Commission on Higher Education

CHED-Cordillera asks schools to rid libraries of ‘subversive’ materials

Sherwin de Vera
CHED-Cordillera asks schools to rid libraries of ‘subversive’ materials
Critics say the move is reminiscent of Nazi tactics of pillaging public libraries, universities, and bookshops for materials written by 'subversive' authors. 'It was not long before the regime that started burning books ended up burning people.'

The Commission on Higher Education in the Cordillera Administrative Region (CHED-CAR) has joined the campaign to purge universities and colleges in the region of what it considered “subversive” materials.

CHED-CAR Director Demetrio Anduyan Jr. urged private and public higher education institutions (HEIs) in the region to remove “subversive” materials from their libraries and online information services.

Regional Memorandum 113, series of 2021, released by the office on October 21, said the call supports President Rodrigo Duterte’s Executive Order No. 70. The President’s issuance institutionalized the whole-of-nation approach and created the National Taskforce to End Local Communist Armed Conflict (NTF-ELCAC) to combat communist rebellion.

Students, academics, and rights advocates likened the order to Nazi tactics that preceded the mass murder of Jews in what is now known as the Holocaust. 

Dubbed as Ugnayang Laban sa Impormasyong Rendido at Akdang Dulot-Terorismo (ULIRAT), the initiative is part of the actions conceived during September 22 Cordillera ELCAC task force meeting.

The memo defined subversive materials as “literatures, references, publications, resources, and items that contain pervasive ideologies of the Communist-Terrorist Groups (CTGs).” 

Exposure to such data and information affects individuals’ consciousness, the CHED-CAR claimed. “Left unprocessed and unguarded,” these materials may “radicalize the mind,” it added.

“It is our moral consciousness not to allow our youth to be engrained with peace-detrimental ideologies that could turn them as subversive and become communist-terrorist. It is a public knowledge that these materials are also used in the infiltration and recruitment of students in our respective institutions,” the memorandum said.

Anduyan directed school officials to surrender the materials to the National Intelligence Coordinating Agency (NICA). They are also required to submit to his office an inventory of the turned-over items.

The order came a month after the Kalinga State University in Tabuk City removed publications related to the peace talks between the Philippine government and the National Democratic Front of the Philippines (NDFP) from its library at the behest of the military and the local ELCAC body. Two other state universities, the Isabela State University and Aklan State University, did the same in cooperation with members of the government’s security agencies.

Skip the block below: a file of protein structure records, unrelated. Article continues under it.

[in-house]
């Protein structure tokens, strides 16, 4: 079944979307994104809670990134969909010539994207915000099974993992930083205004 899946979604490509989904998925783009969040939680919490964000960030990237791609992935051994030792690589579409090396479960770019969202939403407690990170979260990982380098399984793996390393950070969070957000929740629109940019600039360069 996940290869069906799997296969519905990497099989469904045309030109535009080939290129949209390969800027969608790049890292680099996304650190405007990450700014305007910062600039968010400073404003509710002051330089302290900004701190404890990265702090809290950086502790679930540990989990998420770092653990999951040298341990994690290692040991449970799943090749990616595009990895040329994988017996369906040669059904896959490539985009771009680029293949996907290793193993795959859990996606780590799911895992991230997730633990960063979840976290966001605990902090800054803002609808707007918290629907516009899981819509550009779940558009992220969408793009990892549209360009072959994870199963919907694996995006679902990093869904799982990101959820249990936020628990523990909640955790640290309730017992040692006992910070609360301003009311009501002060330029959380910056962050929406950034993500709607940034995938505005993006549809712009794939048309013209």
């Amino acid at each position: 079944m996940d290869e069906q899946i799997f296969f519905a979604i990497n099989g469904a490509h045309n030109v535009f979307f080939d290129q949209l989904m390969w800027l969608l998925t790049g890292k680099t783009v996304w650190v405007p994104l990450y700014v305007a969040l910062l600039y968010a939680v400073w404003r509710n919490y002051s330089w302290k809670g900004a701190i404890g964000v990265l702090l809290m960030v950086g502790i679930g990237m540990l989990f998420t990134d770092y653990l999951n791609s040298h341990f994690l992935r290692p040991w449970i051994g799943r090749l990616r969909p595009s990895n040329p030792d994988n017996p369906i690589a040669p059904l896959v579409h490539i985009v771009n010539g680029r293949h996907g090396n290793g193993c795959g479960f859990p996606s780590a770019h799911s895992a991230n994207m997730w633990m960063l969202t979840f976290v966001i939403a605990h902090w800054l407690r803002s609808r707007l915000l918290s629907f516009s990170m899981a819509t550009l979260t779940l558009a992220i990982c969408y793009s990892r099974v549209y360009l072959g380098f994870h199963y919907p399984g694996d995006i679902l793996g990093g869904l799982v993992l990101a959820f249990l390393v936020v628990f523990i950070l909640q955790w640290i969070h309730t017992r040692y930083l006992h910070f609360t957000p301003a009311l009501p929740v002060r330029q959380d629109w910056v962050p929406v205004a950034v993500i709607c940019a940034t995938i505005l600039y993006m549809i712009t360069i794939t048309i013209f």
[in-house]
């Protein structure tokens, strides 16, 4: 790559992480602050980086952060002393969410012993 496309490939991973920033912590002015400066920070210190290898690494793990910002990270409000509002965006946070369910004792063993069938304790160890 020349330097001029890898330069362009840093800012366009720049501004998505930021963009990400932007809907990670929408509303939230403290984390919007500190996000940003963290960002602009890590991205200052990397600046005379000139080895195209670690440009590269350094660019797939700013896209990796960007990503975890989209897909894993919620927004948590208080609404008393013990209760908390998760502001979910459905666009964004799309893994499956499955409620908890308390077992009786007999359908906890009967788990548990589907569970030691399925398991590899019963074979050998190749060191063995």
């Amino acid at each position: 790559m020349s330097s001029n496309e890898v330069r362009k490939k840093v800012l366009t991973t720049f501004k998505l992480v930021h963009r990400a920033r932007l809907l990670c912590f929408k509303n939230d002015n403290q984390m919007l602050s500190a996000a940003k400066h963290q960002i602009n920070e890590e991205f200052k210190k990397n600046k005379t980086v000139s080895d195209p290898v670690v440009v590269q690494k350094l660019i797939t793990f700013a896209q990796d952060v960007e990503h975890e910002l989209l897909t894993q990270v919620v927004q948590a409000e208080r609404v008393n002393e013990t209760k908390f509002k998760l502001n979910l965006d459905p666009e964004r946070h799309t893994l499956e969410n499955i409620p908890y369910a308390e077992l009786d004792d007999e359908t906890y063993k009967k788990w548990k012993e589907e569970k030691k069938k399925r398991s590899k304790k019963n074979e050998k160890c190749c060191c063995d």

Infringement on academic freedom

Former University of the Cordilleras president and First Quarter Storm activist Ray Salvosa said the memorandum is an attack on academic freedom and follows the  1970s strategy of the late dictator  Ferdinand Marco during Martial Law.

“To me, these [readings] are important because this is how you learn. This is how you compare, this is how you act – you analyze issues, you get exposed to everything,” he said.

The former UC president stressed that “the search for truth should not have any blindfolds or limits imposed on it.” 

In the academe, he said, authorities should be presenting all sides. “When an institution decides what you can and cannot read, that is the same thing as telling you what you can or cannot think about.”

As a professor of political science, he said it would be difficult to understand political philosophy without teaching Karl Marx’s Das Kapital, the books of Vladimir Lenin, Mao Zedong, and those written by Jose Maria Sison on the Philippines.

“The reasons why we have an education system [is that the individual] has to be able to think for himself: what is true, what is right, what is wrong. And [these] are the reasons why [what you can read] in these critical times is important,” he added.

University of the Philippines Baguio Student Council chairperson Cheska Kapunan said CHED-CAR’s order was disappointing but did not come as a surprise.

“CHED-CAR previously sent invitations to a supposedly youth for peace convergence orientation, which turned out to be a red-tagging forum. At that forum, representatives of the RTF-ELCAC demonized the works of Marx, Lenin, and Mao, foolishly claiming they were poisoning the minds of the youth,” she said in a mix of English and Filipino.